What I do know, this July 4, 2010, is that the values and experiences - the hope, the possibility, the hardship - that have shaped this nation have different meaning to me today. When I look at our flag, with its 50 stars and 13 red and white stripes, I feel an appreciation for the chutzpah it takes to declare independence from a nation or set of ideals, and for the on-going struggle to sustain and adapt these new ideals in an evolving culture. With my eyes wide open to the realities of our nation's flaws and strengths, today I feel proud to be an American.

Tuesday, June 15, 2010

A blessing for one who is exhausted

This is not my work, but that of John O'Donohue. I read it on the InnerNet Weekly email I get through

"A blessing for one who is exhausted" by John O'Donohue

When the rhythm of the heart becomes hectic,
Time takes on the strain until it breaks;
Then all the unattended stress falls in
On the mind like an endless, increasing weight,

The light in the mind becomes dim.
Things you could take in your stride before
Now become laborsome events of will.

Weariness invades your spirit.
Gravity begins falling inside you,
Dragging down every bone.

The ride you never valued has gone out.
And you are marooned on unsure ground.
Something within you has closed down;
And you cannot push yourself back to life.

You have been forced to enter empty time.
The desire that drove you has relinquished.
There is nothing else to do now but rest
And patiently learn to receive the self
You have forsaken for the race of days.

At first your thinking will darken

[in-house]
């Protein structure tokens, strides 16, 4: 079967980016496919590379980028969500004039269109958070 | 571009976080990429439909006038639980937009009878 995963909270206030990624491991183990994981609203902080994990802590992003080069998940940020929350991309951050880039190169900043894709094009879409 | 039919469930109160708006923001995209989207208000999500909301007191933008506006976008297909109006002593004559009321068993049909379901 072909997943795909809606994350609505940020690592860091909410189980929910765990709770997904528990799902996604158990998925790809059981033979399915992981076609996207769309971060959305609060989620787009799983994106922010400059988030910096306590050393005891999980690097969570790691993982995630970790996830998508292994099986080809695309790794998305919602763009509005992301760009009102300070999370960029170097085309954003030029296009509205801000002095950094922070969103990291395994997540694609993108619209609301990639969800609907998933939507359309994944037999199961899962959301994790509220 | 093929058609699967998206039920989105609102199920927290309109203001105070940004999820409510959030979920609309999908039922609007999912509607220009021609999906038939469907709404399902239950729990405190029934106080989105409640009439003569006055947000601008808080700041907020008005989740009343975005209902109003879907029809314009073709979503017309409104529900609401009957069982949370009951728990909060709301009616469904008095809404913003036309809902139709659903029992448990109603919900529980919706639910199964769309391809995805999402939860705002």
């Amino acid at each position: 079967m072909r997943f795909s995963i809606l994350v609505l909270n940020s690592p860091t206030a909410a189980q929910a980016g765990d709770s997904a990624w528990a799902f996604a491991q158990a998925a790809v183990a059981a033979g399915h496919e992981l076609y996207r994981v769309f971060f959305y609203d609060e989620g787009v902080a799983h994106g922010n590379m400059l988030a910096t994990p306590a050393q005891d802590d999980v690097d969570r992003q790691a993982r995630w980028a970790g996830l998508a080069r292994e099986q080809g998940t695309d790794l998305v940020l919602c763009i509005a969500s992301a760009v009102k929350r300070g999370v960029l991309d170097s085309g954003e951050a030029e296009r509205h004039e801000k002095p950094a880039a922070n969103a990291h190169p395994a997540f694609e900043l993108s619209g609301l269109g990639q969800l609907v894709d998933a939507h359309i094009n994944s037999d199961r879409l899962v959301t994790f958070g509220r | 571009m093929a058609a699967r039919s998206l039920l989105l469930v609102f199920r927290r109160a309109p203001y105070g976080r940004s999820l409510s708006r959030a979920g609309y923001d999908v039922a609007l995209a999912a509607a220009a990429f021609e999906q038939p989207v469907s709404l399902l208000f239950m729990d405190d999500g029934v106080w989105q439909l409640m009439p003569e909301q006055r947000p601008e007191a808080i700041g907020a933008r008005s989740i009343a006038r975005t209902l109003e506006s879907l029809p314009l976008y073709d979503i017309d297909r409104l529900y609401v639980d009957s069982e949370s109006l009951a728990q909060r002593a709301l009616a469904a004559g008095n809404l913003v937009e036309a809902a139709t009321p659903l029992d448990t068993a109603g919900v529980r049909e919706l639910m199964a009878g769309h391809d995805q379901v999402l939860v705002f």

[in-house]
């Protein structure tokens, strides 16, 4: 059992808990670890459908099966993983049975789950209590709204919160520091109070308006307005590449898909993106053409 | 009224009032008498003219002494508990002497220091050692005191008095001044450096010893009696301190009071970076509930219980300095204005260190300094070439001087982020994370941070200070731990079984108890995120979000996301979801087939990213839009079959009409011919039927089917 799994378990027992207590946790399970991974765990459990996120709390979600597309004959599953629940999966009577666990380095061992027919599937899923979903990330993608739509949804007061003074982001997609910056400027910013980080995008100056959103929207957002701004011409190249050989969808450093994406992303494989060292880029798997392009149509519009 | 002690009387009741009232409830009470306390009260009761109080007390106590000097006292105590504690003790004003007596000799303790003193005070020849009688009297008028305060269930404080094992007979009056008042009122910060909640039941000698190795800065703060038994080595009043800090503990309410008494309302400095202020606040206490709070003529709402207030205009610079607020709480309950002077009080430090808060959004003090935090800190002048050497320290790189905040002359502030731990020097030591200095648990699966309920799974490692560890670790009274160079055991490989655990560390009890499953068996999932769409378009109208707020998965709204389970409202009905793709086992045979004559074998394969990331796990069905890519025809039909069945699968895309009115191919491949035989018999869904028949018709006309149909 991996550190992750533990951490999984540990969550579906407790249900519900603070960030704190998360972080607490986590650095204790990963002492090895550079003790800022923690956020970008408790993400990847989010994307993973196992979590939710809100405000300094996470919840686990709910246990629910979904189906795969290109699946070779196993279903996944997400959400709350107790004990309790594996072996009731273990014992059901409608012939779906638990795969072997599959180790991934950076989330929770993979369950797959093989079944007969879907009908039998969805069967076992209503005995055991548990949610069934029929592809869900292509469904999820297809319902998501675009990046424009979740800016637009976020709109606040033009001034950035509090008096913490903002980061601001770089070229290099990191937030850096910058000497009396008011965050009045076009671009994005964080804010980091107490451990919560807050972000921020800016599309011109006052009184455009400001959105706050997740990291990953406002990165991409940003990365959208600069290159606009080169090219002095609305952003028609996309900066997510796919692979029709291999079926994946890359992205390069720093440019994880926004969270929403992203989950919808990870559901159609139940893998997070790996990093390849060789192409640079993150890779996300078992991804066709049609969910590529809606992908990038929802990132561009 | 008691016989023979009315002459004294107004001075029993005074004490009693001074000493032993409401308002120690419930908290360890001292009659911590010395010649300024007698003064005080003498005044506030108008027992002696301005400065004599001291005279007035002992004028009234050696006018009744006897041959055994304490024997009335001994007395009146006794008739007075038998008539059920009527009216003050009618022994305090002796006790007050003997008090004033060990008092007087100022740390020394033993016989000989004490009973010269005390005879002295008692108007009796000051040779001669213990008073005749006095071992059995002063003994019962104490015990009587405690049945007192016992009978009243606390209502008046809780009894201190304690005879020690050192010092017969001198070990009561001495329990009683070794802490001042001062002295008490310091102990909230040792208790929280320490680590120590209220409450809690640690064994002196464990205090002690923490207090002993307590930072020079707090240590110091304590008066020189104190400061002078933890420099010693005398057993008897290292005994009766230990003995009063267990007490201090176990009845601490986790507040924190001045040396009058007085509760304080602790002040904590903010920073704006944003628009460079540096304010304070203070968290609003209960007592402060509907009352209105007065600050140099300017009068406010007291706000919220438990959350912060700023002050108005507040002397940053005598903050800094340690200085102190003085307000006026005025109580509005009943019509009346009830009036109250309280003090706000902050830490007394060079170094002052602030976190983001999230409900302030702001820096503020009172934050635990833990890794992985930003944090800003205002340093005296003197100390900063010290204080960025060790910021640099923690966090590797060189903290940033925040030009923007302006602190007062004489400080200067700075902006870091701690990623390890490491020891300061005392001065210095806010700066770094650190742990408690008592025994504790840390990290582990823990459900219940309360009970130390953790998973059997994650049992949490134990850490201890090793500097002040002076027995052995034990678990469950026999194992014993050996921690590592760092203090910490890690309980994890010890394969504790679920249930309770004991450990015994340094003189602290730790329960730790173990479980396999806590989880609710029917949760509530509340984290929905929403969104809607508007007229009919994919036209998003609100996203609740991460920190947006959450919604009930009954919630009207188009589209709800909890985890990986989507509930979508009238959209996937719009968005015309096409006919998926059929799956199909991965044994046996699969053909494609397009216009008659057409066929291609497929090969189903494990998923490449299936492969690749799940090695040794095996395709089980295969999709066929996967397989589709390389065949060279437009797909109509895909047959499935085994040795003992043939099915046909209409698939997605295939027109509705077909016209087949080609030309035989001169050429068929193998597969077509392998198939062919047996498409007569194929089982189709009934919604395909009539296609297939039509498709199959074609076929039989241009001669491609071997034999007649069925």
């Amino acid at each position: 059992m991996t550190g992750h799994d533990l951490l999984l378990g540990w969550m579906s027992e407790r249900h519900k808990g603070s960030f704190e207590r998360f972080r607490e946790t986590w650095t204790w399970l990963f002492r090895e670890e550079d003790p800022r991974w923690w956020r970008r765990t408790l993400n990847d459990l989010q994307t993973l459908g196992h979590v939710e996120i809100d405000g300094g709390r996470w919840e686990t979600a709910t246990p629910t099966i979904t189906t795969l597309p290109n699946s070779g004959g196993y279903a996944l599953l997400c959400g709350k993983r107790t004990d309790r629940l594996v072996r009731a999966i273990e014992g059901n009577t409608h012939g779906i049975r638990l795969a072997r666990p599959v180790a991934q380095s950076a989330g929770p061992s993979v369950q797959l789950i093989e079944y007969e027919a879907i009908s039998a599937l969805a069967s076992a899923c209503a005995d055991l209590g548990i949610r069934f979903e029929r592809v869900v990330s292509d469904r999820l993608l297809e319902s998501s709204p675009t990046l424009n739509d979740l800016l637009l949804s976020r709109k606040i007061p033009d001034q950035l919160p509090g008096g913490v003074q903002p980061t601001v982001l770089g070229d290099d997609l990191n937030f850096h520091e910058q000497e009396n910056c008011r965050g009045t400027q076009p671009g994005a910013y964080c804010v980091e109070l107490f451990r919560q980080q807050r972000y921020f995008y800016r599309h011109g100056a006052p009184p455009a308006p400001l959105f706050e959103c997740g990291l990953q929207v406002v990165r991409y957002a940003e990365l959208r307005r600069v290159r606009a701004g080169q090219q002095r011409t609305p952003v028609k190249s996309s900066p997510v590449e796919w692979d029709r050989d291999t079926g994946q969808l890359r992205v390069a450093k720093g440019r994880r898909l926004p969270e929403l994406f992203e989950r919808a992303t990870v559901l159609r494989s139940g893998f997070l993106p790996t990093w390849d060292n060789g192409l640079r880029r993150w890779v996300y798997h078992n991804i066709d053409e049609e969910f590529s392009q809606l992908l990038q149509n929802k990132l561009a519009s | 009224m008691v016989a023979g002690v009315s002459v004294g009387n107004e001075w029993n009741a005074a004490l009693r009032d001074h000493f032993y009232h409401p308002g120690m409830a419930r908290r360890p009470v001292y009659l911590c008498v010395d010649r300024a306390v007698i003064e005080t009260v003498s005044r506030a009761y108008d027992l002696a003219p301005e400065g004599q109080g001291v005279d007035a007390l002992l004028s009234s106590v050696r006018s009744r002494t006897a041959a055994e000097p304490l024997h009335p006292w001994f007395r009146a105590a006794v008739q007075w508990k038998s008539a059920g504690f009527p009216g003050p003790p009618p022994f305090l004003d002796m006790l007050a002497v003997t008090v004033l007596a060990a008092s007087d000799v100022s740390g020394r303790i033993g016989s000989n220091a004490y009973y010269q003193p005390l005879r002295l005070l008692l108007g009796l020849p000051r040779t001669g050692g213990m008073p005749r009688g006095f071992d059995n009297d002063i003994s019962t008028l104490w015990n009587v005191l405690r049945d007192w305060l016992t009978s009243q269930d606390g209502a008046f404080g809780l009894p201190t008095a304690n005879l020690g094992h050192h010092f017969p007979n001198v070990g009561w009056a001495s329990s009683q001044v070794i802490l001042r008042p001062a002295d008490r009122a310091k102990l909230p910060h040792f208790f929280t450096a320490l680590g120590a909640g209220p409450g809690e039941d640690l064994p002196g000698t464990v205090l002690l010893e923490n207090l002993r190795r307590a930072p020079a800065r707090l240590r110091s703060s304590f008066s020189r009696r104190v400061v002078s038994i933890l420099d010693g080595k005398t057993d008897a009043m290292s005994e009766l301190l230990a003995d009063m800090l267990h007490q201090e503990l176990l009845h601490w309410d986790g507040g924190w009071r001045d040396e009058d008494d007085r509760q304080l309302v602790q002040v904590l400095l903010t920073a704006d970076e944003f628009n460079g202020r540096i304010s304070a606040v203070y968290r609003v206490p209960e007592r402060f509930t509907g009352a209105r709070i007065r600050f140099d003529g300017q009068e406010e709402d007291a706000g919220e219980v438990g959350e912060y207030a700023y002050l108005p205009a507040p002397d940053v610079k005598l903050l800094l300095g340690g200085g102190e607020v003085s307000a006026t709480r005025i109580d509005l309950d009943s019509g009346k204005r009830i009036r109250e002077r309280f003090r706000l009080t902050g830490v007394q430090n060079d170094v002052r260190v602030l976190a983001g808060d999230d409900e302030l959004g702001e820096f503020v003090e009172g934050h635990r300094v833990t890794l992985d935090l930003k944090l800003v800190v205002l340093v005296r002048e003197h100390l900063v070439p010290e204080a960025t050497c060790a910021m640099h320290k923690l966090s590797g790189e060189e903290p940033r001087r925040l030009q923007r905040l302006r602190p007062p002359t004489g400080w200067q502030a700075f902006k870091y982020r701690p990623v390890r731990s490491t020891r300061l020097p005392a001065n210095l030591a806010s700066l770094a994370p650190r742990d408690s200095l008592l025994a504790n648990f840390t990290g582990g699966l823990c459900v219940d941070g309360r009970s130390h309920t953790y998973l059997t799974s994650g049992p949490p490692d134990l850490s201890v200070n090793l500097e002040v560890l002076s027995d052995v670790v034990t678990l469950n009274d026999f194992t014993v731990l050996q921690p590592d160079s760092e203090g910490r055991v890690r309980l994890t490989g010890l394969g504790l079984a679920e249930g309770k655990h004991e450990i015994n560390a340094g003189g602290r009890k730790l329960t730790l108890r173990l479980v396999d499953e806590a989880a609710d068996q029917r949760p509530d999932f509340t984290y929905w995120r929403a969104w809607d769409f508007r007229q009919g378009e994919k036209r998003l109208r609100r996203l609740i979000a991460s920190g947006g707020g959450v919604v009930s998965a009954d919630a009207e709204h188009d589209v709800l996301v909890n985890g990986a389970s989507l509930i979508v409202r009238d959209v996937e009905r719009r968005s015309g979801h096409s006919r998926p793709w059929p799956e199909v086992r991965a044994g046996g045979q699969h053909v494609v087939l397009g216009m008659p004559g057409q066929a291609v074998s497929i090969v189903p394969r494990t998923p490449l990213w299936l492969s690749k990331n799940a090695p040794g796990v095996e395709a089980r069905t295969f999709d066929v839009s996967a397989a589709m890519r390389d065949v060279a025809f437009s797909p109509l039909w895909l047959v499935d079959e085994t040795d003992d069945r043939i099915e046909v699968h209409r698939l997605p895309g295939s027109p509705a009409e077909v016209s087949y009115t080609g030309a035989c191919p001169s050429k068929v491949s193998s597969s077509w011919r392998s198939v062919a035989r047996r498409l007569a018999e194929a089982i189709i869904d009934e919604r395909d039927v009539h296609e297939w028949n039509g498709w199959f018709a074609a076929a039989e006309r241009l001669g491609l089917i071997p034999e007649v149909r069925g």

And sadness take over like listless weather.
The flow of unwept tears will frighten you.

You have traveled too fast over false ground;
Now your soul has come to take you back.

Take refuge in your senses, open up
To all the small miracles you rushed through.

Become inclined to watch the way of rain
When it falls slow and free.

Imitate the habit of twilight,
Taking time to open the well of color
That fostered the brightness of day.

Draw alongside the silence of stone
Until its calmness can claim you.
Be excessively gentle with yourself.

Stay clear of those vexed in spirit.
Learn to linger around someone of ease
Who feels they have all the time in the world.

Gradually, you will return to yourself,
Having learned a new respect for your heart
And the joy that dwells far within slow time.

--John O'Donohue, from "To Bless the Space Between Us: A Book of Blessings"

Sunday, June 13, 2010

Grocery shopping like my daddy did

My mom, in my experience, places high value on efficiency - in shopping, planning and home making. She has literally hundreds of bars of bath soap stored on the stairs to her attic - all different brands based on what has been on sale, and all faithfully unwrapped - exposing the soap to the air which allegedly hardens it and makes it last longer. Buying up lots of soap when it is on sale and storing it in such a way to maximize the longevity of the soap would earn high marks in her book. Daily shopping, in my mother's opinion, wastes time, wastes gas, and wastes money by not maximizing sales and succumbing to impulse.